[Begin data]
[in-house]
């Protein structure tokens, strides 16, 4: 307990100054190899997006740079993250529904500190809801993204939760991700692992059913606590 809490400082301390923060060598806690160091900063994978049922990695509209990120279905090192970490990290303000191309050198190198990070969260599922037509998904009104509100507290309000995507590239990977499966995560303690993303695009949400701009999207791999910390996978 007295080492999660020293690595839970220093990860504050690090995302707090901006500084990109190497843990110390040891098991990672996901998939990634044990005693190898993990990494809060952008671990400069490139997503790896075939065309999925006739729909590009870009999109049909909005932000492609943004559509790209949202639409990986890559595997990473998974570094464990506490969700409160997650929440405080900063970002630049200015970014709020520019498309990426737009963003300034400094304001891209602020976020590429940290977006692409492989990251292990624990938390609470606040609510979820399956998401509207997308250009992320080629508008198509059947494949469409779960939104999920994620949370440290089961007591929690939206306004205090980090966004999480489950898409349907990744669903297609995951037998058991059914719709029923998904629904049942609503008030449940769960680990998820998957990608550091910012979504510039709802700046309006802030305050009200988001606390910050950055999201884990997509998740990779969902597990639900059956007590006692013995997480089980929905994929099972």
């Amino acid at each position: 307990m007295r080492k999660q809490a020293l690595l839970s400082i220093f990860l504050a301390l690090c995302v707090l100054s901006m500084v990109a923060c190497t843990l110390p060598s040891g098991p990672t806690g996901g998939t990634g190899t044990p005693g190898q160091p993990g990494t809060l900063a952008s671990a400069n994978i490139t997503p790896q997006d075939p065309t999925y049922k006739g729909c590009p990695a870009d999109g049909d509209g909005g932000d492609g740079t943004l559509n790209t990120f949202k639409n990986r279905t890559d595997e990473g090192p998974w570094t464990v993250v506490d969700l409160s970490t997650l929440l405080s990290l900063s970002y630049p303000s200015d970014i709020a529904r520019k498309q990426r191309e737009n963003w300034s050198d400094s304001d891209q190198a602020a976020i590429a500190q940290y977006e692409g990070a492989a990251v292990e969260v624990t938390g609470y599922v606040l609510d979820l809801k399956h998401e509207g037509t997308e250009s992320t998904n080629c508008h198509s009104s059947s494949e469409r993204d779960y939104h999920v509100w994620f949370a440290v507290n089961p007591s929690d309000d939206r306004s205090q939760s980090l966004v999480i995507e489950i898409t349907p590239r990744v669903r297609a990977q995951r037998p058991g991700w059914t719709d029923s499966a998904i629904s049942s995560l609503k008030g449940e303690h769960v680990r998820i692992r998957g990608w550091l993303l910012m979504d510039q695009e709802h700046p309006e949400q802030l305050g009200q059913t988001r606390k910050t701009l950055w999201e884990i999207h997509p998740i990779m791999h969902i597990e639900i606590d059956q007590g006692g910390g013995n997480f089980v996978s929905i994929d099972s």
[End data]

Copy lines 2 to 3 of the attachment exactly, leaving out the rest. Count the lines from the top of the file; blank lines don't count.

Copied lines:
């Protein structure tokens, strides 16, 4: 307990100054190899997006740079993250529904500190809801993204939760991700692992059913606590 809490400082301390923060060598806690160091900063994978049922990695509209990120279905090192970490990290303000191309050198190198990070969260599922037509998904009104509100507290309000995507590239990977499966995560303690993303695009949400701009999207791999910390996978 007295080492999660020293690595839970220093990860504050690090995302707090901006500084990109190497843990110390040891098991990672996901998939990634044990005693190898993990990494809060952008671990400069490139997503790896075939065309999925006739729909590009870009999109049909909005932000492609943004559509790209949202639409990986890559595997990473998974570094464990506490969700409160997650929440405080900063970002630049200015970014709020520019498309990426737009963003300034400094304001891209602020976020590429940290977006692409492989990251292990624990938390609470606040609510979820399956998401509207997308250009992320080629508008198509059947494949469409779960939104999920994620949370440290089961007591929690939206306004205090980090966004999480489950898409349907990744669903297609995951037998058991059914719709029923998904629904049942609503008030449940769960680990998820998957990608550091910012979504510039709802700046309006802030305050009200988001606390910050950055999201884990997509998740990779969902597990639900059956007590006692013995997480089980929905994929099972």
């Amino acid at each position: 307990m007295r080492k999660q809490a020293l690595l839970s400082i220093f990860l504050a301390l690090c995302v707090l100054s901006m500084v990109a923060c190497t843990l110390p060598s040891g098991p990672t806690g996901g998939t990634g190899t044990p005693g190898q160091p993990g990494t809060l900063a952008s671990a400069n994978i490139t997503p790896q997006d075939p065309t999925y049922k006739g729909c590009p990695a870009d999109g049909d509209g909005g932000d492609g740079t943004l559509n790209t990120f949202k639409n990986r279905t890559d595997e990473g090192p998974w570094t464990v993250v506490d969700l409160s970490t997650l929440l405080s990290l900063s970002y630049p303000s200015d970014i709020a529904r520019k498309q990426r191309e737009n963003w300034s050198d400094s304001d891209q190198a602020a976020i590429a500190q940290y977006e692409g990070a492989a990251v292990e969260v624990t938390g609470y599922v606040l609510d979820l809801k399956h998401e509207g037509t997308e250009s992320t998904n080629c508008h198509s009104s059947s494949e469409r993204d779960y939104h999920v509100w994620f949370a440290v507290n089961p007591s929690d309000d939206r306004s205090q939760s980090l966004v999480i995507e489950i898409t349907p590239r990744v669903r297609a990977q995951r037998p058991g991700w059914t719709d029923s499966a998904i629904s049942s995560l609503k008030g449940e303690h769960v680990r998820i692992r998957g990608w550091l993303l910012m979504d510039q695009e709802h700046p309006e949400q802030l305050g009200q059913t988001r606390k910050t701009l950055w999201e884990i999207h997509p998740i990779m791999h969902i597990e639900i606590d059956q007590g006692g910390g013995n997480f089980v996978s929905i994929d099972s």